A new study presents the following theoretical formula: lime + beer + sun = skin disease

A new study presents the following theoretical formula: lime + beer + sun = skin disease

Keep out of reach of sunlight (Image: Misserion) 

Aside from being a painful reminder that one’s beer is practically tasteless, squeezing lime juice into a bottle of brew can apparently have some nasty physical side effects. Dr. Scott Flugman, a medical practitioner from New York state, writes in October’s issue of Archives of Dermatology that the chemicals in lime juice, when combined with ultraviolet-A rays from the sun, can produce skin lesions he calls “Mexican beer dermatitis.”

The condition has earned that particular nickname because Flugman has seen it occur in patients who “were exposed to lime after drinking a popular Mexican beer.” Presumably, they missed the bottle, squirted lime juice onto their skin and then hung out in the sun. It’s layman’s lingo for phytophotodermatitis—a skin condition characterized by brown marks, redness or blisters. Those who come into contact with giant hogweed suffer something similar.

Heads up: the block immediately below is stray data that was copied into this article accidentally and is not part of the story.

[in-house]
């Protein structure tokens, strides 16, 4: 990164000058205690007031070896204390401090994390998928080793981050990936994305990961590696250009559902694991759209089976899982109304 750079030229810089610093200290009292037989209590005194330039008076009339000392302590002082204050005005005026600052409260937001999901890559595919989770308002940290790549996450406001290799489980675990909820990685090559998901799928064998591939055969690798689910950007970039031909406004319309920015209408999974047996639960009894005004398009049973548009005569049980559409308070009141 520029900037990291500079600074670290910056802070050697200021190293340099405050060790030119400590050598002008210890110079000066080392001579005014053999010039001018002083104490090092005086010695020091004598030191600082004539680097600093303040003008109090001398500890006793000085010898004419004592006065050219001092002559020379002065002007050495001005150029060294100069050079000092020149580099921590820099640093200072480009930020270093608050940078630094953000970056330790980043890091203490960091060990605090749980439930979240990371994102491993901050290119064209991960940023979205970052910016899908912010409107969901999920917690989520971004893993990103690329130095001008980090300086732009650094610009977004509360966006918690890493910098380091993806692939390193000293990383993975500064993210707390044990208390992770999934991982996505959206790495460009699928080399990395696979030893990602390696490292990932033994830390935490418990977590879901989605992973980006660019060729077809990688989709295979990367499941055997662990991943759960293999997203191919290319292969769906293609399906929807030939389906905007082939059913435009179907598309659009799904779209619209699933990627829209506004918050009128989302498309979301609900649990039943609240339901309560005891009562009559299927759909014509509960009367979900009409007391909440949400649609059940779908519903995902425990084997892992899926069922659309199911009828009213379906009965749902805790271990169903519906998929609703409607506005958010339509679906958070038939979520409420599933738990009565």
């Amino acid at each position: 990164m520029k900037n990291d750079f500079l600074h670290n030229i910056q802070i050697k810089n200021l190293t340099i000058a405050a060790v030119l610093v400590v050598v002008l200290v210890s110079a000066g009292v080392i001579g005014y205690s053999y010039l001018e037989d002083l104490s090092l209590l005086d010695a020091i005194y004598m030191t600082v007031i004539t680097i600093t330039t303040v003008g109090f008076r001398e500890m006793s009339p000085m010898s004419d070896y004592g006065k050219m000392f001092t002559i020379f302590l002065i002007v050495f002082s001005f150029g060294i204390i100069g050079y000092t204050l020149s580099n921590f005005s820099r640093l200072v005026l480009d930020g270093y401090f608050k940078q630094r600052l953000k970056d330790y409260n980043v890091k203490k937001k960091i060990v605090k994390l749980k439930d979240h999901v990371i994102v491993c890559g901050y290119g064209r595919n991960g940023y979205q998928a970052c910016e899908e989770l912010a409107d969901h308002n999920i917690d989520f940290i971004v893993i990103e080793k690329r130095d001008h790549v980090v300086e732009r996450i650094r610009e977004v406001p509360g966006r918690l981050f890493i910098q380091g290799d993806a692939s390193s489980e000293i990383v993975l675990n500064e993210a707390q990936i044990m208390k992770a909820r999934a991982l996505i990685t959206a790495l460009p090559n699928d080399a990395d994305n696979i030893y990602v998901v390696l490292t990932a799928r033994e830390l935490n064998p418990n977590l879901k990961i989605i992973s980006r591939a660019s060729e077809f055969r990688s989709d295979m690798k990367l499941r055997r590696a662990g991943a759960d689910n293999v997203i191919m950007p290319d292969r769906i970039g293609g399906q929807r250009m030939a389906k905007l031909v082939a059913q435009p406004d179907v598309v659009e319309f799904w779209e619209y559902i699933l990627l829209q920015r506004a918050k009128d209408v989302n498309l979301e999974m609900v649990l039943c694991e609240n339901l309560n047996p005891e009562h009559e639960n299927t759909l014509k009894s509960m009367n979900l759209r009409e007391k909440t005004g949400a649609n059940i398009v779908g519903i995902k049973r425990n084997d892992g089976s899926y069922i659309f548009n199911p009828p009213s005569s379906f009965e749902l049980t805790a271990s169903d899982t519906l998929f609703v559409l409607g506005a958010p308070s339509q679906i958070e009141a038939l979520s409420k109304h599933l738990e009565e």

For those looking to stay safe, the answer seems simple enough: either start drinking better beer, worse beer or start honing those lime juice–aiming skills.

Because you don’t have enough worries: Mexican Beer Dermatitis [Toronto Star]